According to Engadget, some developers who previously expressed interest in the high-tech eyewear are now receiving invitations to become a part of the company’s Explorer program. The move comes on the heels of Google rolling out a preview of its SDK and opening up Mirror API to developers, giving anyone who wants to create apps for the high-tech specs the opportunity to do so.
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“When you asked us how to get Glass on this site, we told you there would be more chances to join the Explorer Program … someday. Well, today’s the day,” the email read. “The sneak peek of the Glass Developer Kit (GDK) is available now, making it possible to build new and innovative kinds of Glassware. We’re now inviting you, as a developer, to purchase Glass, become an Explorer and join us in taking the next step in developing for Glass.”
The cost to “begin your adventures with Glass” is $1,500.
Google has not confirmed when Glass will hit the consumer market, but inviting more developers to the program indicates that it is ready to move forward with ramping up its app offerings.
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Image: Mashable, Meghan Uno
Google Glass POV
The virtual screen that Google Glass shows you through the prism appears to be a display floating a few feet in front of you. Although it’s obviously very tiny, Google says it’s the equivalent of a 25-inch screen seen from 8 feet away.
The message screen “ok glass” is the most common one you see, since it activates whenever you tap the side or tilt your head up. The screen lets you know Glass is on and actively listening to your voice.
The most recent sports scores are just a single swipe away.
The screen is big enough to display a single sentence or simple text feedback extremely well. The font gets smaller for longer results, although it maxes out at about two sentences.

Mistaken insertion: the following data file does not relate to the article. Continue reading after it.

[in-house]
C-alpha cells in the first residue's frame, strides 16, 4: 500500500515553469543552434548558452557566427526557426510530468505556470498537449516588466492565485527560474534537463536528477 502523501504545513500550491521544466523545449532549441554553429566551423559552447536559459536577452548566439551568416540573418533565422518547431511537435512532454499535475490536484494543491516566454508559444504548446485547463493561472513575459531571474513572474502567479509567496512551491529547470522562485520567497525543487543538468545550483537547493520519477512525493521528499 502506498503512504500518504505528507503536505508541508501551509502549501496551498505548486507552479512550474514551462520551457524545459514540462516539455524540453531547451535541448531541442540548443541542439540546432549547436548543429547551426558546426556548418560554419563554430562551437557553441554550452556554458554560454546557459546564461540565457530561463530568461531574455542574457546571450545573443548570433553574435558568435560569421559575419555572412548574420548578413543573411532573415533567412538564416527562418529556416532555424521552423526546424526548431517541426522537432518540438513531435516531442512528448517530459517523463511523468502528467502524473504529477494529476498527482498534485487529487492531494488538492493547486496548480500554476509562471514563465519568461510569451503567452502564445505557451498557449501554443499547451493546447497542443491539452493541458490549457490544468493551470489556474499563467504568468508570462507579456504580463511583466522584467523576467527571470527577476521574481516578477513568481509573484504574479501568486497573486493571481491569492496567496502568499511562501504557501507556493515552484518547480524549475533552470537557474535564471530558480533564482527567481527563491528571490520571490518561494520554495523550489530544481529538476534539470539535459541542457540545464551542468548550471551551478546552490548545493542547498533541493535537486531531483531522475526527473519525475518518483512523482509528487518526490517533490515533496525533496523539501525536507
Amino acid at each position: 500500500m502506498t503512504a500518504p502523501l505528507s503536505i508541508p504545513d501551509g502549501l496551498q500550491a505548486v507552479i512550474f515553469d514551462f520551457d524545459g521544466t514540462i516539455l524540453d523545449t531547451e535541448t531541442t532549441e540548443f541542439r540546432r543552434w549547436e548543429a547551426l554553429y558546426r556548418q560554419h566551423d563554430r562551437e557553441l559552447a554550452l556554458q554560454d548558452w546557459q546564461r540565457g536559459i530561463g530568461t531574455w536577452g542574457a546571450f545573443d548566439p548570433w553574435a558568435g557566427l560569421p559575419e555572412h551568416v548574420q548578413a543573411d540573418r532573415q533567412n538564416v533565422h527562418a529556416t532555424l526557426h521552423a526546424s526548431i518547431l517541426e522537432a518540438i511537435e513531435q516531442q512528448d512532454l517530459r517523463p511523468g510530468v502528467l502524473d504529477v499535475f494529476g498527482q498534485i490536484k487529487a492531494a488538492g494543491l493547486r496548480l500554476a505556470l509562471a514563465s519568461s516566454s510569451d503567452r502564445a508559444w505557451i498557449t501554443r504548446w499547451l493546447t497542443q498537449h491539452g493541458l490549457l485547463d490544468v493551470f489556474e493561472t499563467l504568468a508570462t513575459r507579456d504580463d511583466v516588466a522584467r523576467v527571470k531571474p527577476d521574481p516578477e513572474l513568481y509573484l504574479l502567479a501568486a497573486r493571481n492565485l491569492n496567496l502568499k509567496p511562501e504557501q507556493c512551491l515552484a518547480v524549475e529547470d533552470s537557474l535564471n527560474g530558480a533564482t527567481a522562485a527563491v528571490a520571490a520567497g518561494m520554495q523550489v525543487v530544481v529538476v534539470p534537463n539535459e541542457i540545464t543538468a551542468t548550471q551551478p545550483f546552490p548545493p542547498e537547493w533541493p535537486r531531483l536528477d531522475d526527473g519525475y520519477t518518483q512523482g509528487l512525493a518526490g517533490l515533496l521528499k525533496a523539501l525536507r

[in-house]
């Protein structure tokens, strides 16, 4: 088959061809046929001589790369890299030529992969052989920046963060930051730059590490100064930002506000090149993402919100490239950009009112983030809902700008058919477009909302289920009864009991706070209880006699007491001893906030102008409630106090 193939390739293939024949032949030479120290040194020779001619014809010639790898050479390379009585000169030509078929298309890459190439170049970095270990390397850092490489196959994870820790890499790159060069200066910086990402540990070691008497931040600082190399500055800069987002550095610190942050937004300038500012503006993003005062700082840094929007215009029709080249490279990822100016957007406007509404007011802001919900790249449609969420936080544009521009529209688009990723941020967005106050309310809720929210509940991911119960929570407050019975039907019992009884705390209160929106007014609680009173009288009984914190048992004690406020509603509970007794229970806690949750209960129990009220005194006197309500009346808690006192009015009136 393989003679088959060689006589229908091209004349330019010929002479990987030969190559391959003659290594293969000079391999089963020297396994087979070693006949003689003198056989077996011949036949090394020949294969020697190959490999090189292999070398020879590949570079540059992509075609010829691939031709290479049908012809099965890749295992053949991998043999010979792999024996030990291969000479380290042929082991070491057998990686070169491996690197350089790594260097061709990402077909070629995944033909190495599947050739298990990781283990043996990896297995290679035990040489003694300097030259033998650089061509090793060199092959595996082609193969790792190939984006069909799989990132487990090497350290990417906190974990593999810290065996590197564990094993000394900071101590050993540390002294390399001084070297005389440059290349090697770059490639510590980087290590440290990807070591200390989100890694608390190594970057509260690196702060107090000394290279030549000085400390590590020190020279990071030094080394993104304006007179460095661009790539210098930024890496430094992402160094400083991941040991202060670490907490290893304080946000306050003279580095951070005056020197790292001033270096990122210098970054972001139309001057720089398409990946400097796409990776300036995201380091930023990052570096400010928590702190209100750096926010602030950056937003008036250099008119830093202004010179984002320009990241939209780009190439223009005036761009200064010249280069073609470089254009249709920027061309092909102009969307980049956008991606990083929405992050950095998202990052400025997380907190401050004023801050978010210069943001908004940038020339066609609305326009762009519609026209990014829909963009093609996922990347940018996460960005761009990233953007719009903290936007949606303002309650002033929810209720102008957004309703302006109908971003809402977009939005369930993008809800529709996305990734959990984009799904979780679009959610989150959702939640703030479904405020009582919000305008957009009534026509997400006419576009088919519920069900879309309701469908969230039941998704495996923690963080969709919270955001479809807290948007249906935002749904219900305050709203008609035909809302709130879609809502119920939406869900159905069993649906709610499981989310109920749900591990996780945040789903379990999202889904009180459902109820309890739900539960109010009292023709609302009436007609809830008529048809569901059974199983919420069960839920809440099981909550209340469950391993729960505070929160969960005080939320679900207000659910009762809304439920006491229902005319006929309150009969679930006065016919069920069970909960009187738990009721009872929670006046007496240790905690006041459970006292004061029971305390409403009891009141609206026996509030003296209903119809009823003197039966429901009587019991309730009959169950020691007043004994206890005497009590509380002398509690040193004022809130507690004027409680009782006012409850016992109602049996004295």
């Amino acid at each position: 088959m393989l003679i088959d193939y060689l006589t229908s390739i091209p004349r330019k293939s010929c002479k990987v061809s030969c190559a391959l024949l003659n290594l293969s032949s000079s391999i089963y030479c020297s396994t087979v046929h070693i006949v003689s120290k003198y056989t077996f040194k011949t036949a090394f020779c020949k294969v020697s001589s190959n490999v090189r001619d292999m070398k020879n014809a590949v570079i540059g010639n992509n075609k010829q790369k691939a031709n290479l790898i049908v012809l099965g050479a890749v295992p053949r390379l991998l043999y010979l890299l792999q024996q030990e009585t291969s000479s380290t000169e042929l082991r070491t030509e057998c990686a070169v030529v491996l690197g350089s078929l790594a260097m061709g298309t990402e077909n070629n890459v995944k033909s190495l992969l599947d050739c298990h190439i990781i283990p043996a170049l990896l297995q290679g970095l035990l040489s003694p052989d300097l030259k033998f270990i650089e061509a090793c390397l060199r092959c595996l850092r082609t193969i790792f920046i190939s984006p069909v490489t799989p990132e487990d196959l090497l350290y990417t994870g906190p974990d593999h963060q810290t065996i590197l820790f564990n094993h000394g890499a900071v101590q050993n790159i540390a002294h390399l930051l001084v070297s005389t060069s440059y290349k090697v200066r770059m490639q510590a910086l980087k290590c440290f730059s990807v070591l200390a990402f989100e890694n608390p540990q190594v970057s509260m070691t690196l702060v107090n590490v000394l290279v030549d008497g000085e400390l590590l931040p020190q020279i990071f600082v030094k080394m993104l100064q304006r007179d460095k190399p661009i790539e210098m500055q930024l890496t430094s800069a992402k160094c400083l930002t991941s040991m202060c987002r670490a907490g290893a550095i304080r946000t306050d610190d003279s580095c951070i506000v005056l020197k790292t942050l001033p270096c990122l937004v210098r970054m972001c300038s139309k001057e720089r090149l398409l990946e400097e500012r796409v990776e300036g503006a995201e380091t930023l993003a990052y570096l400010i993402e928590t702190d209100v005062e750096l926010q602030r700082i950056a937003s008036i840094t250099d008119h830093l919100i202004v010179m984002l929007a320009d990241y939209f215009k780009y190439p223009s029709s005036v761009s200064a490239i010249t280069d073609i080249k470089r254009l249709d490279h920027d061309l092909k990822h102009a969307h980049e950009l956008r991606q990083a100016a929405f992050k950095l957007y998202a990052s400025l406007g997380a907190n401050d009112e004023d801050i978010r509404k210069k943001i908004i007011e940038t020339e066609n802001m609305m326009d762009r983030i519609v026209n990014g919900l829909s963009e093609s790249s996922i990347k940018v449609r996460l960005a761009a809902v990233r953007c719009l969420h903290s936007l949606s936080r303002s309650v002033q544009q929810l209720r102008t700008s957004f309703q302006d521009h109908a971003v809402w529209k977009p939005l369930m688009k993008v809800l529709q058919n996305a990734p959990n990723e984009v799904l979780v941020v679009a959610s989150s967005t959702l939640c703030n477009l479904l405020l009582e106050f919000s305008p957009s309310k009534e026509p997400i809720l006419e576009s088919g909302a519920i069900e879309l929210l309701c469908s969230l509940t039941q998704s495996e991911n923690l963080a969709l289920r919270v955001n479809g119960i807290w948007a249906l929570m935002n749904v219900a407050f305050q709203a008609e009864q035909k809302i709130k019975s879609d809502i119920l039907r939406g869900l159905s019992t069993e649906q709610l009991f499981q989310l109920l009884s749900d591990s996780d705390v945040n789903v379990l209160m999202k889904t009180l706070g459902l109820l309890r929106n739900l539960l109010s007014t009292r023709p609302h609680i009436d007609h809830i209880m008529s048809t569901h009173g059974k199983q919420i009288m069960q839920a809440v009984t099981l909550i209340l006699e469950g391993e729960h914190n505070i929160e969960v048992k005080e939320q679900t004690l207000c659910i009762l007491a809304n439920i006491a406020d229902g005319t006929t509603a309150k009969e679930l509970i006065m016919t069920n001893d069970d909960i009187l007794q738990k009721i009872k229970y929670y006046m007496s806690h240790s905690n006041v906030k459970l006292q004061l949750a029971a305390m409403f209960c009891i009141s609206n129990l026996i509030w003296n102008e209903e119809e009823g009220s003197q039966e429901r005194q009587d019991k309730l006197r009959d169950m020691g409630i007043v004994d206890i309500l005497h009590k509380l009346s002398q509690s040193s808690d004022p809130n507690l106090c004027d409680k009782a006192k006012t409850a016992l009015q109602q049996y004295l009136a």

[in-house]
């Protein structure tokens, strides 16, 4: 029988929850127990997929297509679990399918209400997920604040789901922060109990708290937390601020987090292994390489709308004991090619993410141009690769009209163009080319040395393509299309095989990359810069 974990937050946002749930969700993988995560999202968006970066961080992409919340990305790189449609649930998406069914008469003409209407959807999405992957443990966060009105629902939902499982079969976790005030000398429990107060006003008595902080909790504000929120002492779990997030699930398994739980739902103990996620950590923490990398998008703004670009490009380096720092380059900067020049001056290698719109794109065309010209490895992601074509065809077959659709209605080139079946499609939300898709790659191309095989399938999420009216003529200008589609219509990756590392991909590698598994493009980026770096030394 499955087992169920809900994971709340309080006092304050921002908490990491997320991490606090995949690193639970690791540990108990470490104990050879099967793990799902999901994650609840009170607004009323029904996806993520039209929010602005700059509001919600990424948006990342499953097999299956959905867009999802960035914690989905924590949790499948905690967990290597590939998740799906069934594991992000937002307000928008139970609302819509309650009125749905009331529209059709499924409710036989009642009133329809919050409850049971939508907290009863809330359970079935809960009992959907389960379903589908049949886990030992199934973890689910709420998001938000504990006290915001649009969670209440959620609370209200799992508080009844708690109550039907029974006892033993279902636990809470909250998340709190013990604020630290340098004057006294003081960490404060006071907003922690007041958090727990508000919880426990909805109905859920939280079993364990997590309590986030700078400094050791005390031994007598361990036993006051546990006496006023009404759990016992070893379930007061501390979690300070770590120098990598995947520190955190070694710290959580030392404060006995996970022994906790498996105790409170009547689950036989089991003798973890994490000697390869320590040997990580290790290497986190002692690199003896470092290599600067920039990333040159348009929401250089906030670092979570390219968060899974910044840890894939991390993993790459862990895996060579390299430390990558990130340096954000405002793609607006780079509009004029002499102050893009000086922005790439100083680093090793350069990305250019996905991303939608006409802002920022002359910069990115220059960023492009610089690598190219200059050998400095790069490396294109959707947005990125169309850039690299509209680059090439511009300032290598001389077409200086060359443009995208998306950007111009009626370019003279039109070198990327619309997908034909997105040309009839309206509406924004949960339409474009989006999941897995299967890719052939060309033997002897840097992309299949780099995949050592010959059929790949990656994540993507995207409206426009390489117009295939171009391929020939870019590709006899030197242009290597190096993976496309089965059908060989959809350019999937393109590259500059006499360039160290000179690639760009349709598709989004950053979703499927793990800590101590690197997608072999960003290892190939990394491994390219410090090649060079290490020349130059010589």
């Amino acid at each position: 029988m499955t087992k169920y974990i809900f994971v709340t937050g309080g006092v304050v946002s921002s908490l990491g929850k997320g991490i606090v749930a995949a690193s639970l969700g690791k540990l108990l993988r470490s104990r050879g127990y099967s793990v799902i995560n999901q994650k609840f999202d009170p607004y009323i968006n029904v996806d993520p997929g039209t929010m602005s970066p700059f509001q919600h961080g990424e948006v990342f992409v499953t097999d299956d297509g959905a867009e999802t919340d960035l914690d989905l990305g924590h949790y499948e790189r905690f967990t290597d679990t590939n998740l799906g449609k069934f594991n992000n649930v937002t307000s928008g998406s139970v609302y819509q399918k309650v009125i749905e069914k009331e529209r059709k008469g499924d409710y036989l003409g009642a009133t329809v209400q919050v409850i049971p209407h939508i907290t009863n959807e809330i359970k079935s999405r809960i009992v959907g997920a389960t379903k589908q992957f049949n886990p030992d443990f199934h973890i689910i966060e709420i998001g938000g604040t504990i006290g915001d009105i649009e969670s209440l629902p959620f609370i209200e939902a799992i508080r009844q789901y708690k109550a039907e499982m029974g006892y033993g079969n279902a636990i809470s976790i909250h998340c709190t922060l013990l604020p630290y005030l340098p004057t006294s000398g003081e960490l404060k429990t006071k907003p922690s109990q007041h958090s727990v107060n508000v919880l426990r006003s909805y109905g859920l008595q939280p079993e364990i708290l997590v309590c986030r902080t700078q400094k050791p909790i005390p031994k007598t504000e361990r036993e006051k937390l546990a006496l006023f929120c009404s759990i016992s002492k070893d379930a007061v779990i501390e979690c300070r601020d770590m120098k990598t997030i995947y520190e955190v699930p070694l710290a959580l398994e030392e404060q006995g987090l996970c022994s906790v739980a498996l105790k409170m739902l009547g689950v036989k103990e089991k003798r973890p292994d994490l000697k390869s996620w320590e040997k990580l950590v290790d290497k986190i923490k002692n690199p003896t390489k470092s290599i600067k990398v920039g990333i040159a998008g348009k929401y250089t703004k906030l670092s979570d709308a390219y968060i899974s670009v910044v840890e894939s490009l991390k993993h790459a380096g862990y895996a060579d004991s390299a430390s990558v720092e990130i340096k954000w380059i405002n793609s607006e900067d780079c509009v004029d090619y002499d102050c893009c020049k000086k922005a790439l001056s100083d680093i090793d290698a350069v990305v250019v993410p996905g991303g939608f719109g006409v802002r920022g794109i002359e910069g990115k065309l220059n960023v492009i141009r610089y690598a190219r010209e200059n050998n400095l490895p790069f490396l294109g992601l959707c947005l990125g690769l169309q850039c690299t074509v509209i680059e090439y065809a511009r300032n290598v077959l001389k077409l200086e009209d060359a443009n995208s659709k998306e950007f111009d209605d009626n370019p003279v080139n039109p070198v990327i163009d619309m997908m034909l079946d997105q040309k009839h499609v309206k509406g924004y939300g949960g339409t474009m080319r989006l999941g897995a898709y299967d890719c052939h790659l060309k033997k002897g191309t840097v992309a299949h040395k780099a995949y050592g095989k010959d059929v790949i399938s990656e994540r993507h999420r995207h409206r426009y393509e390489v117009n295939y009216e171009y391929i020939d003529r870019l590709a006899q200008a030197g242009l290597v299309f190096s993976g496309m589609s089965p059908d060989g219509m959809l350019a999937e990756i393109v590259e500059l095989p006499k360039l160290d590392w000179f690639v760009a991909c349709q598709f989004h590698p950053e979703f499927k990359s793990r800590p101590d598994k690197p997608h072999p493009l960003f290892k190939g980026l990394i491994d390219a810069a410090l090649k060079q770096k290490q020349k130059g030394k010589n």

Although photos don’t look great on Glass, you can easily discern the content, and they look much better when exported to other displays.
Most notifications involve both a headline and a photo, as with this one from Reddit.
The multicolor “spectrum” effect isn’t visible to the eye — it appears in this photo because it was taken outside and some sunlight was refracted.
New York Times Notification
The New York Times’ notifications tell you how many articles are waiting. You can see them in a manner similar to the Reddit headlines by tapping the touchpad on the temple.
Here’s what you see when you want to share something via Twitter. GlassTweet is a third-party app.
When you ask for directions, Glass first confirms the address.
Here’s the UI for navigating with maps. The arrow moves as you turn your head.
Navigation in 2D gives you a bird’s-eye view of the map.
Error messages are very clear.
The main settings screen lets you know if you’re connected to Wi-Fi and how much battery power is left.
Settings, Alternate View